Consideration should also be given to the most optimal timing of vehicle replacement. If analysis indicates company vehicles are much less efficient than newer models, accelerated replacement may be justified.
Optimising gear settings for the specific freight tasks results in a more efficient and frequent use of engine torque.
Automated manual transmission (AMT) systems can also reduce fuel consumption and carbon emissions by optimising gear shifting. An AMT converts a 3-pedal manual gearbox to a 2-pedal version by controlling the clutch function.
The duty cycle of the vehicle should be considered to ensure the benefits suit the application. AMTs are more suited to stop-start, high gear-shifting drive cycles.
In the heavy-duty segment, the main manufacturers all offer AMT systems. New versions of these gearboxes are bringing advanced features and integrated functionality with other onboard electronic systems.
Fully electric-powered light trucks are commercially available. As range is typically limited to a few hundred kilometres before recharging, they may be best suited as regional delivery vehicles, especially for ‘back to base’ applications. Large-haul electric trucks are currently under development.
Overall energy costs can be 80% less compared to diesel and petrol vehicles. Maintenance costs may also be reduced.
The upfront purchase price for electric drivetrains can be much higher compared to conventional road freight vehicles. Associated financing costs and the costs of back to base charging infrastructure should be factored into business case assessments. The $250 million Future Fuels Fund will include support for business fleet charging, including for heavy vehicles.
Hybrid electric drivetrains
Hybrid electric vehicles can deliver a significant fuel saving through battery storage of energy otherwise lost in braking. The stored electrical energy can be used to assist propulsion through efficient electric motors. Hybrids are well suited to urban freight operations with frequent stop-starts, which maximise the benefit of regenerative braking.
Mechanical hybrid-electric drivetrains
In a mechanical hybrid system, hydraulic accumulators (rather than the batteries typical of electrical hybrids) are used to store wasted energy. This can then be converted into force onto the drivetrain to assist in acceleration.
Biodiesel and ethanol
First generation biofuels are from conventional feedstocks such as sugar cane and animal fats, and use well proven conversion technologies. While not providing greater efficiency, biodiesel and ethanol can sometimes be cheaper, depending on the price of feedstocks. This can help contribute to company emission-reduction goals.
Biodiesel in Australia is made from plant and animal fatty acids and blended with conventional diesel at 5% (B5) or 20% (B20). Few manufacturers of vehicles sold in Australia currently accept the use of more than B5. Owners should check the recommendations of the vehicle’s manufacturer before using stronger blends.
Ethanol is a drop-in petrol substitute and is widely available in low-blend ratios (typically 10% E10). Higher blend ratio E85 is available in limited locations but requires engines specifically adapted to run on the fuel. The use of E10 will not affect warranties on most new vehicles, but compatibility can be checked via a range of websites.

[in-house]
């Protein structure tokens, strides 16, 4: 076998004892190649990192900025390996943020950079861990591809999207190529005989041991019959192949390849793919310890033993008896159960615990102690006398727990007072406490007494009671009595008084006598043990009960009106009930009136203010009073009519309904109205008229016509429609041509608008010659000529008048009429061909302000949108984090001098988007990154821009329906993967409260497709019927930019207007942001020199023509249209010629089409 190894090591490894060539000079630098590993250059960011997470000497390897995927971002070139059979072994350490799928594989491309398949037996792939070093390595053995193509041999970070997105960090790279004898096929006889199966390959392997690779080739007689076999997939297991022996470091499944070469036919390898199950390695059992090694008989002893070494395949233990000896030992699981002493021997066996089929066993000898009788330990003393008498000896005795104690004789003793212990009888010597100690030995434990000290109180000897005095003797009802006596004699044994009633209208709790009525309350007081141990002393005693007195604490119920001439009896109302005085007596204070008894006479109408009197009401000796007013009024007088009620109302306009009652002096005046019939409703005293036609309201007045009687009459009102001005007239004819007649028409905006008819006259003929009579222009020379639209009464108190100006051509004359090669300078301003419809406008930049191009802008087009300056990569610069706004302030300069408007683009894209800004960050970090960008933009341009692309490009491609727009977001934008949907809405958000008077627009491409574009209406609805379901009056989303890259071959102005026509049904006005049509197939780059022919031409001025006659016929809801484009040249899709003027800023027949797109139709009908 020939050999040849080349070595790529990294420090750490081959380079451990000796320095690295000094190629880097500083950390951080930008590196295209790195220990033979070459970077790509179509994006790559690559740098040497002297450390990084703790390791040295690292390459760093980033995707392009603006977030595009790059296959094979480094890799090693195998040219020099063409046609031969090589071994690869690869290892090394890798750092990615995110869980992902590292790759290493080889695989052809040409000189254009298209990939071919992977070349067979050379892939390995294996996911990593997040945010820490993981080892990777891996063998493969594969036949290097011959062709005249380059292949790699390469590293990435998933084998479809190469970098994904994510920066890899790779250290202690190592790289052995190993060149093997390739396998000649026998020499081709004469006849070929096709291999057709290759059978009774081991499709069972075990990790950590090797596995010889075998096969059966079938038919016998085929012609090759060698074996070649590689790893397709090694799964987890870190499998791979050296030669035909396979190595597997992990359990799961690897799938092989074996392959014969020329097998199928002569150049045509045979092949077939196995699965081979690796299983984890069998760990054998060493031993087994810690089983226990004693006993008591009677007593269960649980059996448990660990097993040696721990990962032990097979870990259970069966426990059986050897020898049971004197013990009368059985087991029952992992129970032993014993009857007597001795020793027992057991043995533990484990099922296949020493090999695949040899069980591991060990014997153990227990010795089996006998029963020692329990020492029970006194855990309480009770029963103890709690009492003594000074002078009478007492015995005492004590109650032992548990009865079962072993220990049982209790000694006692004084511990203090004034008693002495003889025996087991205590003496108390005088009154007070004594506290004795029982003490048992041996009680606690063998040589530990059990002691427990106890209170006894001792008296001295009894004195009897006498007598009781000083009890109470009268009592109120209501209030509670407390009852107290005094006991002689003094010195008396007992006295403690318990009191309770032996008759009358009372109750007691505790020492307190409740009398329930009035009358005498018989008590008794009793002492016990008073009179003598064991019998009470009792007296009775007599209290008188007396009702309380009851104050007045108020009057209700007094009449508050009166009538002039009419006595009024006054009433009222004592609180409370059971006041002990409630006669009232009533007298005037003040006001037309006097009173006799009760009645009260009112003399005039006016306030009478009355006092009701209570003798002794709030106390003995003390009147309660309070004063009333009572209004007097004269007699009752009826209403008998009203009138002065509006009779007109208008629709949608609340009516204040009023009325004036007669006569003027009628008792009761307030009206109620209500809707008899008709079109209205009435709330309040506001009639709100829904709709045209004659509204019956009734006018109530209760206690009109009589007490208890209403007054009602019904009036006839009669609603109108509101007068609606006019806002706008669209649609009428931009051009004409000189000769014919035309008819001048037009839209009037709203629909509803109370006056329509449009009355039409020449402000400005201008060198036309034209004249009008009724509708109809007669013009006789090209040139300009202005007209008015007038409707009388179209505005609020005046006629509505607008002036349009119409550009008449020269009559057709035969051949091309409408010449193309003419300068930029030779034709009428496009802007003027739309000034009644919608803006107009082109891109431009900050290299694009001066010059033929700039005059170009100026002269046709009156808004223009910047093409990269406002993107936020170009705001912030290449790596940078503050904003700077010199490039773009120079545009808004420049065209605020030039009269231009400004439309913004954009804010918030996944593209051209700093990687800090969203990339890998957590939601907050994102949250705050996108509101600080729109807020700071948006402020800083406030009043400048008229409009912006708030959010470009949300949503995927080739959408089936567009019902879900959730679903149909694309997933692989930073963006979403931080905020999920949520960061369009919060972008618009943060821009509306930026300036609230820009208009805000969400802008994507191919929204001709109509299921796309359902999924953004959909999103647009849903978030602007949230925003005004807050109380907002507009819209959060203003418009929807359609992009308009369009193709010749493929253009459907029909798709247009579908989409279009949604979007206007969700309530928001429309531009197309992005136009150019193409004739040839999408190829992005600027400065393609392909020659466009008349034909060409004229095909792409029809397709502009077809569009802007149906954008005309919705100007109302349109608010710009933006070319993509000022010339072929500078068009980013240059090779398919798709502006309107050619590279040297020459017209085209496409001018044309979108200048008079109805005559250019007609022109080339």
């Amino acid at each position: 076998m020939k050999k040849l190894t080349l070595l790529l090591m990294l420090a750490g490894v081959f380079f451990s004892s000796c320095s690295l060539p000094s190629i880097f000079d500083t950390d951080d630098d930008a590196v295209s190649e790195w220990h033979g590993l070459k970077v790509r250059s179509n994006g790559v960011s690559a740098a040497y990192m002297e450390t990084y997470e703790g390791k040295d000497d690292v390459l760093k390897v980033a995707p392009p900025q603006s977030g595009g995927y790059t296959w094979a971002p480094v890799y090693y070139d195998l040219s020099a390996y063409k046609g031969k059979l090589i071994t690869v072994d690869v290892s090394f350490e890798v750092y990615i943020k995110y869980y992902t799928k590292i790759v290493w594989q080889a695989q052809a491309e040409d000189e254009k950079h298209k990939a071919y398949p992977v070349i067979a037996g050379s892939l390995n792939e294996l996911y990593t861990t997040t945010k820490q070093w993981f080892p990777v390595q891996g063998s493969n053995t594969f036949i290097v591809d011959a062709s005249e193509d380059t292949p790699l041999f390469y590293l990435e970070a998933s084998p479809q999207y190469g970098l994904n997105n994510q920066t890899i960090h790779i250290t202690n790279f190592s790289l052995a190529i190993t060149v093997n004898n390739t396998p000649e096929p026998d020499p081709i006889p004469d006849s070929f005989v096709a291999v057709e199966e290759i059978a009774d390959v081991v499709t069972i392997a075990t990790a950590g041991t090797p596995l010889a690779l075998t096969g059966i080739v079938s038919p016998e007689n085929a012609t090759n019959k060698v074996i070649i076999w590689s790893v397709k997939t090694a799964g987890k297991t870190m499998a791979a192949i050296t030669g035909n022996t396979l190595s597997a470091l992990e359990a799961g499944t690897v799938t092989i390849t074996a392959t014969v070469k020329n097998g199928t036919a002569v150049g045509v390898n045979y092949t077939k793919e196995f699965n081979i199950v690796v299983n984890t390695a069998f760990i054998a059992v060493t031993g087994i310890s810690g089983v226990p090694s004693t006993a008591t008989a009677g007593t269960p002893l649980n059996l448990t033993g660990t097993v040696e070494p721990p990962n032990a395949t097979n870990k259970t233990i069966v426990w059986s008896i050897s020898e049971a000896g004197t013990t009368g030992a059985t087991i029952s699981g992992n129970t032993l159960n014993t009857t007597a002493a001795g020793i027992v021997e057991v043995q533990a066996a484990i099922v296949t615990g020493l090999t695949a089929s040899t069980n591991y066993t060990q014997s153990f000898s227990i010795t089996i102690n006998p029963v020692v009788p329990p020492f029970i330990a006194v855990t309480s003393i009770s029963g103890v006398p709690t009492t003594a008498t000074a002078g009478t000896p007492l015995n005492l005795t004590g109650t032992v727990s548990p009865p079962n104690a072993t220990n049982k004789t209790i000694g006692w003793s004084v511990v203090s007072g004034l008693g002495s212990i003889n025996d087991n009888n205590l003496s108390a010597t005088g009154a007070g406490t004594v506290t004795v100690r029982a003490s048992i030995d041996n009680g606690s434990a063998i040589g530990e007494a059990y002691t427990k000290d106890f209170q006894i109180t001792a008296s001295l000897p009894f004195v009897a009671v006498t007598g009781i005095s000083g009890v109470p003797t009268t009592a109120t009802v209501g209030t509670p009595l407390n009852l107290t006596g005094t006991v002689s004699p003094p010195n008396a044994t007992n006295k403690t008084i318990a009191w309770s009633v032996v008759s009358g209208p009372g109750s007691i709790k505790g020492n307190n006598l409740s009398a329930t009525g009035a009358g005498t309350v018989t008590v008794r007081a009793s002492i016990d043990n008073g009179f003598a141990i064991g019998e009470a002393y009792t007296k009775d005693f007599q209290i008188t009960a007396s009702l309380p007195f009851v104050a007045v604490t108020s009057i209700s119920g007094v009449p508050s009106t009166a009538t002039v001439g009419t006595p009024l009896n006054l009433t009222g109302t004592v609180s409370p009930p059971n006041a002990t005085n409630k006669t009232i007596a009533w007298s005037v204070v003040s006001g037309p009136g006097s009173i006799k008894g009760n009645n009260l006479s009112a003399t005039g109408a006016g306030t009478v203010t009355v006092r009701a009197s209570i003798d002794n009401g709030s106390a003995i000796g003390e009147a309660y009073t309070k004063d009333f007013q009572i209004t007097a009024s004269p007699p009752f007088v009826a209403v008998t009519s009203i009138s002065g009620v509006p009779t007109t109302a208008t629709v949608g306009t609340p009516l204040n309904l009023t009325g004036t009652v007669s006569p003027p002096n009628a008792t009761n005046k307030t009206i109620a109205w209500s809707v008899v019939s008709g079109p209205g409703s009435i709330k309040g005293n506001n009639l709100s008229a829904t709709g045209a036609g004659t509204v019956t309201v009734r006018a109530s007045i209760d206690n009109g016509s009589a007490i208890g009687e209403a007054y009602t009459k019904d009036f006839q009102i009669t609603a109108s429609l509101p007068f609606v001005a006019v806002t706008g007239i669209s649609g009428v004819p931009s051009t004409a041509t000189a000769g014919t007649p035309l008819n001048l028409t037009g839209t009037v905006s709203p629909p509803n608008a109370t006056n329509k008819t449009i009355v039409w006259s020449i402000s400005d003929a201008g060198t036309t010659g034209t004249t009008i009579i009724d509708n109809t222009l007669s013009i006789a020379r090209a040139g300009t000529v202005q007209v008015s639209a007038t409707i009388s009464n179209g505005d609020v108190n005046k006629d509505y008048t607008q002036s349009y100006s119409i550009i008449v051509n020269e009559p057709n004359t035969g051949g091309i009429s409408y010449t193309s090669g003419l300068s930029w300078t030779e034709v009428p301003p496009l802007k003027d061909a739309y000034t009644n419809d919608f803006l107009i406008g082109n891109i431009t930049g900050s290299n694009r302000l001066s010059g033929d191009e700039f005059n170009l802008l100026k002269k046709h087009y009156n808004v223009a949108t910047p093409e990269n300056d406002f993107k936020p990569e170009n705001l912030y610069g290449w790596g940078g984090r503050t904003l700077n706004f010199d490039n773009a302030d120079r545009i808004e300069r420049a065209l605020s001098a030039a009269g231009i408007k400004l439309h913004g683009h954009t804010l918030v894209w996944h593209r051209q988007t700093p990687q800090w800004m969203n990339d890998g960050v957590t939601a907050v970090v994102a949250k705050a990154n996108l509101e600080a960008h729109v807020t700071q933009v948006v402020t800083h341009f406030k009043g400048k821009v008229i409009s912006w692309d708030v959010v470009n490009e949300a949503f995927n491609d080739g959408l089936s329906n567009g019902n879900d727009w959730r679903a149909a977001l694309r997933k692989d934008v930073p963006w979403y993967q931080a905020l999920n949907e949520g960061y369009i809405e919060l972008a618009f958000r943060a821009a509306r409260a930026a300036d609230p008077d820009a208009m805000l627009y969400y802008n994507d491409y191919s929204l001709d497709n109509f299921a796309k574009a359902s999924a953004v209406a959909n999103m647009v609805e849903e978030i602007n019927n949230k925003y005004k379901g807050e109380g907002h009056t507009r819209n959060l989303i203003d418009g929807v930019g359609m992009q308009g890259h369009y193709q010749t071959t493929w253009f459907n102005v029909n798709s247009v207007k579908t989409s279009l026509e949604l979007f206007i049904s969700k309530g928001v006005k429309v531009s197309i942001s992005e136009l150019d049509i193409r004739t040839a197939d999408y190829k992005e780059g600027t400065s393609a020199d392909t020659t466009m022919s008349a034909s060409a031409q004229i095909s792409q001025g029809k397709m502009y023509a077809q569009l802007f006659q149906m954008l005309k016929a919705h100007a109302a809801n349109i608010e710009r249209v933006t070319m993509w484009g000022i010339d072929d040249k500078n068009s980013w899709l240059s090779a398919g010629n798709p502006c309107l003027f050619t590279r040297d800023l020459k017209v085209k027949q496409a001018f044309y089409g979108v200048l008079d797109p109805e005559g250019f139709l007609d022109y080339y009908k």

See the department’s website to read more on biofuel quality issues and standards.
Electric truck conversions and applications
Companies are increasingly turning to electric truck manufacture and conversions to meet a variety of industry applications.
Australia’s first all-electric garbage truck commenced operations in Victoria’s City of Casey in late 2018. The vehicle features immediate torque, regenerative braking and a 180 km range.
DHL Express and Linfox are trialling SEA Electric’s vehicles in their supply chains. Woolworths have set a goal to transition their fleet to 100% electric.
To read more about these and other conversion projects, see the Australian Renewable Energy Agency (ARENA) website.
Second generation biofuels
Second generation biofuels, sometimes referred to as ‘advanced biofuels’ or ‘renewable fuels’, are made from non-food waste biomass. Production methods include biochemical and thermochemical processes.
Renewable diesel is chemically almost identical to conventional diesel and can therefore be used as a direct replacement without the need for blending. Cellulosic ethanol, made from waste plant material including leaves and stems, has the potential to lower carbon emissions while reducing pressure on competing land use.
Within Australia and globally, there is significant research into developing cost-effective second-generation biofuels. To read more, see the ARENA website.
Hydrogen fuel cells
The use of hydrogen fuel cells has been successfully demonstrated, however the relatively high cost of the technology remains a barrier to broader uptake. In the longer term, hydrogen fuel cells are expected to be economically suited to long distance freight as they can have a longer range than battery electric vehicles and a reduced refuelling time.
Hydrogen produced from renewable energy can have zero emissions, but conversion losses mean that ‘green’ hydrogen requires around twice the electrical energy to perform the same task as battery electric vehicles.
Next steps you can take
- Assess the energy efficiency of your business with the Road transport energy tool.
- Read more about how to conduct an energy audit.
- Research energy efficiency training options.
- See the Energy Efficiency Council website to find an expert or equipment provider.
- See the Truck Buyers Guide to help you choose a truck with the best fuel economy.
- Explore financing options:
Heavy Vehicle Safety and Productivity Program Australian Government
Biofuels and transport: An Australian opportunity (ARENA) Australian Government
Technology study: Alternative fuels (PDF 230 KB) NSW Government
A roadmap to accelerate energy productivity in freight transport by 2030 (PDF 6.00 MB) Australian Alliance for Energy Productivity (A2EP)